Intelligent Mail on track for 2009
The U.S. Postal Service's Intelligent Mail program, which provides end-to-end visibility for mail acceptance and delivery using standardized intelligent barcodes, continuous mail tracking and quality feedback in real time, will be fully operational by 2009, the agency said.
Intelligent Mail products and services use machine-readable codes to uniquely identify letters and flats mail, letting large mailers follow their mail through the many stages of processing all the way to delivery. This helps businesses manage their resources, reduce operating and marketing expenses, adapt to market conditions and be more responsive to customers. This is the first time the USPS has committed to a time for all parts to be operational.
"You can start using a lot of [Intelligent Mail] today," Postmaster General John E. Potter said at the USPS Board of Governors meeting Jan. 10 in Washington, where the vision was presented. "It's compatible with current equipment. There are already some folks out there who are tracking, but none of their systems are as sophisticated as this."
To get automation discounts under Intelligent Mail, mailers must apply a unique, four-state barcode on every mail piece and on every pallet that houses the trays, said Pritha Mehra, manager of marketing technology and channel management. She was one of the executives who gave the presentation.
"This will allow us to scan and track every container and mail piece as it flows through USPS processing," she said. "As mailers prepare their mailings with unique barcodes, they will provide this information to the USPS in electronic mailing documentation ... to our system of records in Business Mail Acceptance. This electronic document is used to verify mail and receive payment."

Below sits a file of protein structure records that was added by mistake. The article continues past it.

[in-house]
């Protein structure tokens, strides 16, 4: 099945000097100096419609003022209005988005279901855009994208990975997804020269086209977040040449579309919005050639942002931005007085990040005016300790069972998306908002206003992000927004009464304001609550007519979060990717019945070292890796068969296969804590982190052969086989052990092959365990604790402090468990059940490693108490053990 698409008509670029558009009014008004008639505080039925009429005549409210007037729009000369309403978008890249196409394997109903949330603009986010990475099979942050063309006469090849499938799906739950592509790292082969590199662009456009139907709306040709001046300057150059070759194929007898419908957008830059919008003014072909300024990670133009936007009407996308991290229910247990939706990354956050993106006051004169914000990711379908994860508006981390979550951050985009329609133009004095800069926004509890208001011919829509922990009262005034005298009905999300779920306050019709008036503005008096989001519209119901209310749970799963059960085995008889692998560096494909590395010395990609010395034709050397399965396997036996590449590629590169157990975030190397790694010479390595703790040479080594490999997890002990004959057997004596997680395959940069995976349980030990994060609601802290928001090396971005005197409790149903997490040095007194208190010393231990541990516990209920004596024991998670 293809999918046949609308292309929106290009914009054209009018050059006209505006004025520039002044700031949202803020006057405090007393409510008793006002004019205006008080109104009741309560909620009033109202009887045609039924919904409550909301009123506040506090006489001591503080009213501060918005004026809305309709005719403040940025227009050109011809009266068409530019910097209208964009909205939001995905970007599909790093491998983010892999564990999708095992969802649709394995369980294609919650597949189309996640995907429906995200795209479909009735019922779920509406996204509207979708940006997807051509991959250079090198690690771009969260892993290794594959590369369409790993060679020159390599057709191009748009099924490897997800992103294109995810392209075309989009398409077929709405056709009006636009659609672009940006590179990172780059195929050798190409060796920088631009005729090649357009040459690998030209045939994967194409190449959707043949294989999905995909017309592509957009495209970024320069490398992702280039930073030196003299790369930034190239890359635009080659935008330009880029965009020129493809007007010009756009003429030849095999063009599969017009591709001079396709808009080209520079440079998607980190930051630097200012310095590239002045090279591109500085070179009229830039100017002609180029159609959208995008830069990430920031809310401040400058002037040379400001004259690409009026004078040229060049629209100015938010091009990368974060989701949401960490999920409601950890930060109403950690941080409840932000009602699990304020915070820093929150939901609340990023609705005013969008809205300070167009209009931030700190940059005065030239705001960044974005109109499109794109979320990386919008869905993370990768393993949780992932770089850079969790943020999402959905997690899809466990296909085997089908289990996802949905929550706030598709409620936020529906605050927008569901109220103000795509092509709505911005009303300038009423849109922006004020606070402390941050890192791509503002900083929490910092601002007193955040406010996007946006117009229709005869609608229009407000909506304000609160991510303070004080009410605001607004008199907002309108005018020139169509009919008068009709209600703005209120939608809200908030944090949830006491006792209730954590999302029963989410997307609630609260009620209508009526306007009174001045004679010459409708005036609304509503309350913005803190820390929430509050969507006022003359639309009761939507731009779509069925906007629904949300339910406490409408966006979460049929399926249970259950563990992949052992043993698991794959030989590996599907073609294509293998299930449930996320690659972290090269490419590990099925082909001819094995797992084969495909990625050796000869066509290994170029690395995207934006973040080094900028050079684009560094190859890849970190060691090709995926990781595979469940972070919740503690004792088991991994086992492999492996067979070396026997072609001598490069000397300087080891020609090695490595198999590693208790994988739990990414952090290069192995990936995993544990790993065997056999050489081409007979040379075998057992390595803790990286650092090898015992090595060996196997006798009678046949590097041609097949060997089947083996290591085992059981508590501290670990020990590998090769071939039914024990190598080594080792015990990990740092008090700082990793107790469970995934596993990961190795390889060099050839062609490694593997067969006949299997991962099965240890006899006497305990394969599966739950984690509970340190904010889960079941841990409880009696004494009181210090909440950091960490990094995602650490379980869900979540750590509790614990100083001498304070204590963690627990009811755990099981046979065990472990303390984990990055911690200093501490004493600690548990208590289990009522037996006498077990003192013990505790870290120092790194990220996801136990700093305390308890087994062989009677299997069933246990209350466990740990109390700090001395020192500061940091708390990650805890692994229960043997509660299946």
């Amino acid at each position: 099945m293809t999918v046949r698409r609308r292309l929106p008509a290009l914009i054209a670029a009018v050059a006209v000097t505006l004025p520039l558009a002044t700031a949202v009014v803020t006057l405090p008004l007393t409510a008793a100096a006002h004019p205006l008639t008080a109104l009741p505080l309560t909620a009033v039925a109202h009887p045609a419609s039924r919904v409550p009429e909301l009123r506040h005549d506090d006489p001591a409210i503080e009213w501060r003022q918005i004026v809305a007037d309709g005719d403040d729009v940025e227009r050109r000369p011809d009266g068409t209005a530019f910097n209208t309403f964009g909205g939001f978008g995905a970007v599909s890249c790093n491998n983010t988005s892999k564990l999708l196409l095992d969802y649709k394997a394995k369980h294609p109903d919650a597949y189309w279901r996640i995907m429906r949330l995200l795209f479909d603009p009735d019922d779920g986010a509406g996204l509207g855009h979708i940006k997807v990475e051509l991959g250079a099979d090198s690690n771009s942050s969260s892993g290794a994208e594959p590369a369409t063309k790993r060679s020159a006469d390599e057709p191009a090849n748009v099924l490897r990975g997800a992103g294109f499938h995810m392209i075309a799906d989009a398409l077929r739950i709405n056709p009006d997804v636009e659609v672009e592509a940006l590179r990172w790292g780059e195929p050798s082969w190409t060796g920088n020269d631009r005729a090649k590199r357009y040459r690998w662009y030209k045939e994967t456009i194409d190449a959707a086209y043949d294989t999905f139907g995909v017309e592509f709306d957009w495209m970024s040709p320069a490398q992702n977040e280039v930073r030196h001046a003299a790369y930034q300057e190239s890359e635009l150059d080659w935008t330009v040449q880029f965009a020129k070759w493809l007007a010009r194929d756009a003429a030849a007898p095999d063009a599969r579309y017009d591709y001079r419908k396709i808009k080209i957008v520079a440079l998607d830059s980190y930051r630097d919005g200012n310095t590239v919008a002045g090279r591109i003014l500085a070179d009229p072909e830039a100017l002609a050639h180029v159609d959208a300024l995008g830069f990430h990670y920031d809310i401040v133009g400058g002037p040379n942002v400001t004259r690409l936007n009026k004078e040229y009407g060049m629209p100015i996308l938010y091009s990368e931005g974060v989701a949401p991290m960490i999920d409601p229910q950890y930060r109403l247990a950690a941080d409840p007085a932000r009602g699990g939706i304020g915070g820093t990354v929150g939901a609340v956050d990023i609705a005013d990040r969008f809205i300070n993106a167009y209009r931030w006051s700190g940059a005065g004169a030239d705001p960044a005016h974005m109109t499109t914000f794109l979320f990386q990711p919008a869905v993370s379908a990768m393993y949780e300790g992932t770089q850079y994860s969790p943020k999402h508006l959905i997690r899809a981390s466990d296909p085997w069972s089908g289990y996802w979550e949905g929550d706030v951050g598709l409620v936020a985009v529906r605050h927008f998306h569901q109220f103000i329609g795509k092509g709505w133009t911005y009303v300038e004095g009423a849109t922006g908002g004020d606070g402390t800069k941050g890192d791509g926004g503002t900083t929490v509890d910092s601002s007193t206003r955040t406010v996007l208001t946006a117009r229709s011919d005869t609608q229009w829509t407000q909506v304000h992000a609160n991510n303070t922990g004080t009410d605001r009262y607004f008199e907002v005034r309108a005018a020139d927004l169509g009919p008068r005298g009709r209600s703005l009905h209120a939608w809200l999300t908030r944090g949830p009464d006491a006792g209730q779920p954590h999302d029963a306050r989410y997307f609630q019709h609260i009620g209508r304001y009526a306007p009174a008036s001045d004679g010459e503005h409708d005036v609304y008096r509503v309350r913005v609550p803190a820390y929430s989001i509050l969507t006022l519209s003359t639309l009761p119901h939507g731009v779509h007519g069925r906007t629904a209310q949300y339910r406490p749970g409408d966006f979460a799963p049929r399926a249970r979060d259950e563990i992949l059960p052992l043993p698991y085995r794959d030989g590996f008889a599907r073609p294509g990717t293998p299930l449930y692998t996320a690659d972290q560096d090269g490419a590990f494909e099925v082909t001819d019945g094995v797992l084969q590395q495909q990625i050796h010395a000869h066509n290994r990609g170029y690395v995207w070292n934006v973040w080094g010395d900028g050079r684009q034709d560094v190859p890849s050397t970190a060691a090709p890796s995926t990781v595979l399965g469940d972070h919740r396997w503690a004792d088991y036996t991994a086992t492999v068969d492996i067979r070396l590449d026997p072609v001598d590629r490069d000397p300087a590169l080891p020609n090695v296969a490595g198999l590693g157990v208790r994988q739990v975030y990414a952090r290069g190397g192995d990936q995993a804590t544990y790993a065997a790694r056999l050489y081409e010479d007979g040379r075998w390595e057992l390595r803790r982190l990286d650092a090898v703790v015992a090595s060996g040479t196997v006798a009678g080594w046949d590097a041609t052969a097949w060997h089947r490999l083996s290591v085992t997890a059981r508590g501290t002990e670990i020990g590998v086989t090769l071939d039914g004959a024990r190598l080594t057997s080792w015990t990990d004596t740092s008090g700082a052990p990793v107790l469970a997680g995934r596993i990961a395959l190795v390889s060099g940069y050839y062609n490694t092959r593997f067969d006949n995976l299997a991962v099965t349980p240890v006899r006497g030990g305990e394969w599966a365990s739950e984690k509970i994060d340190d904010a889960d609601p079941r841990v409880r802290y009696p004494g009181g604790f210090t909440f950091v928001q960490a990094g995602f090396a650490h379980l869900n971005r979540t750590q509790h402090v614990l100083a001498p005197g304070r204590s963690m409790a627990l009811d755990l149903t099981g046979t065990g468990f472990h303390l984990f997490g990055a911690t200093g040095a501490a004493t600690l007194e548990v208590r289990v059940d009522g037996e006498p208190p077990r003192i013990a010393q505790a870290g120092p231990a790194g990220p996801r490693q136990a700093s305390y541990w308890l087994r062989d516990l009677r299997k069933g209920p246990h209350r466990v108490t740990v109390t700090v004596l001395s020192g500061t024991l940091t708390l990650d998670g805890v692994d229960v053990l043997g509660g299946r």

Mailers get immediate feedback on quality. For example, "if we scanned a barcode that was not contained in the electronic manifest, this information would be immediately available to the mailer ... verification occurs while pieces are being processed," she said.
Gary Reblin, USPS manager of intelligent mail, planning and standards, and who was another presenter, said similar systems are being implemented to track USPS air and surface transportation.
"Once these systems are fully operational, we will have insight into exactly when to expect mail for processing," he said. "Any schedule changes will be seen in near real time ... Our transportation group has already begun monitoring surface and air transportation contractors to ensure that they are arriving when they are supposed to."
The products that currently encompass Intelligent Mail are being piloted by three large businesses. One large mailer improved its "scan rate" (automated reading) to 99 percent, ensuring 140,000 pieces a day were processed by postal equipment instead of manually.
"These new approaches will greatly enhance the value of mail to strengthen its competitive position against other communications media like TV, radio and other kinds of advertising," Ms. Mehra said.